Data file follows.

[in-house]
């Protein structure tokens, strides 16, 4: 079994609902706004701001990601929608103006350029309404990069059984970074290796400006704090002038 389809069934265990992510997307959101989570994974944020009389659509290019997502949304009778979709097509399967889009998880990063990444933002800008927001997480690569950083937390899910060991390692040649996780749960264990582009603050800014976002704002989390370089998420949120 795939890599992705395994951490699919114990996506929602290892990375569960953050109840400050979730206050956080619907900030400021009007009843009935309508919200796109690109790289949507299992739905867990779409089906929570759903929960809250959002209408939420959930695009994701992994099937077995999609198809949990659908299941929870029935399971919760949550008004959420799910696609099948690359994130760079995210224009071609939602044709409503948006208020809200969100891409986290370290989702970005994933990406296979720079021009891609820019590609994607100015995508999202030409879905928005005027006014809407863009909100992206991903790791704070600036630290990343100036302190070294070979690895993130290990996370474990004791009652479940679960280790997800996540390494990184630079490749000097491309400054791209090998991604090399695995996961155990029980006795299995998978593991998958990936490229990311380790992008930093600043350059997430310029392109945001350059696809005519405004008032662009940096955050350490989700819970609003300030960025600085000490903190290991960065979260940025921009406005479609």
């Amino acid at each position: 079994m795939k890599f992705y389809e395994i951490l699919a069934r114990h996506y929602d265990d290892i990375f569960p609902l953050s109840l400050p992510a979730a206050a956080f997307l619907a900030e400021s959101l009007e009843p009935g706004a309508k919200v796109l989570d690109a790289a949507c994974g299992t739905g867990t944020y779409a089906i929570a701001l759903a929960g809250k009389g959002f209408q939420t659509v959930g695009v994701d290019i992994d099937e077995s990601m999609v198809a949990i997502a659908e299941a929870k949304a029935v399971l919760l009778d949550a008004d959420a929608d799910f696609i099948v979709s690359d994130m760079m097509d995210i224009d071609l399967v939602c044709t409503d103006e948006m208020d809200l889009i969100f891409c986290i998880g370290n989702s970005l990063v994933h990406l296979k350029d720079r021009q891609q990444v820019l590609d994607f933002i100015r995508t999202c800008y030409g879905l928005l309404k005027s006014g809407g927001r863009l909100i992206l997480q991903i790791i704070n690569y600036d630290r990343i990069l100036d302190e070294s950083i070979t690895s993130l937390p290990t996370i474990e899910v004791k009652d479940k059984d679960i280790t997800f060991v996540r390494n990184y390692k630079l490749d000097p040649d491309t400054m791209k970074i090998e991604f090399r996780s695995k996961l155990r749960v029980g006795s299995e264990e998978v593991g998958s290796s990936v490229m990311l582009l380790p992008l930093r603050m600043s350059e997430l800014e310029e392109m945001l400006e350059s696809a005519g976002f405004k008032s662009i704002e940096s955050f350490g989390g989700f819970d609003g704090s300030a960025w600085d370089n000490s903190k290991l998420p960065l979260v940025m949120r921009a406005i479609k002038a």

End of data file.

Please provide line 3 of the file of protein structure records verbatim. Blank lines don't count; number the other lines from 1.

């Amino acid at each position: 079994m795939k890599f992705y389809e395994i951490l699919a069934r114990h996506y929602d265990d290892i990375f569960p609902l953050s109840l400050p992510a979730a206050a956080f997307l619907a900030e400021s959101l009007e009843p009935g706004a309508k919200v796109l989570d690109a790289a949507c994974g299992t739905g867990t944020y779409a089906i929570a701001l759903a929960g809250k009389g959002f209408q939420t659509v959930g695009v994701d290019i992994d099937e077995s990601m999609v198809a949990i997502a659908e299941a929870k949304a029935v399971l919760l009778d949550a008004d959420a929608d799910f696609i099948v979709s690359d994130m760079m097509d995210i224009d071609l399967v939602c044709t409503d103006e948006m208020d809200l889009i969100f891409c986290i998880g370290n989702s970005l990063v994933h990406l296979k350029d720079r021009q891609q990444v820019l590609d994607f933002i100015r995508t999202c800008y030409g879905l928005l309404k005027s006014g809407g927001r863009l909100i992206l997480q991903i790791i704070n690569y600036d630290r990343i990069l100036d302190e070294s950083i070979t690895s993130l937390p290990t996370i474990e899910v004791k009652d479940k059984d679960i280790t997800f060991v996540r390494n990184y390692k630079l490749d000097p040649d491309t400054m791209k970074i090998e991604f090399r996780s695995k996961l155990r749960v029980g006795s299995e264990e998978v593991g998958s290796s990936v490229m990311l582009l380790p992008l930093r603050m600043s350059e997430l800014e310029e392109m945001l400006e350059s696809a005519g976002f405004k008032s662009i704002e940096s955050f350490g989390g989700f819970d609003g704090s300030a960025w600085d370089n000490s903190k290991l998420p960065l979260v940025m949120r921009a406005i479609k002038a």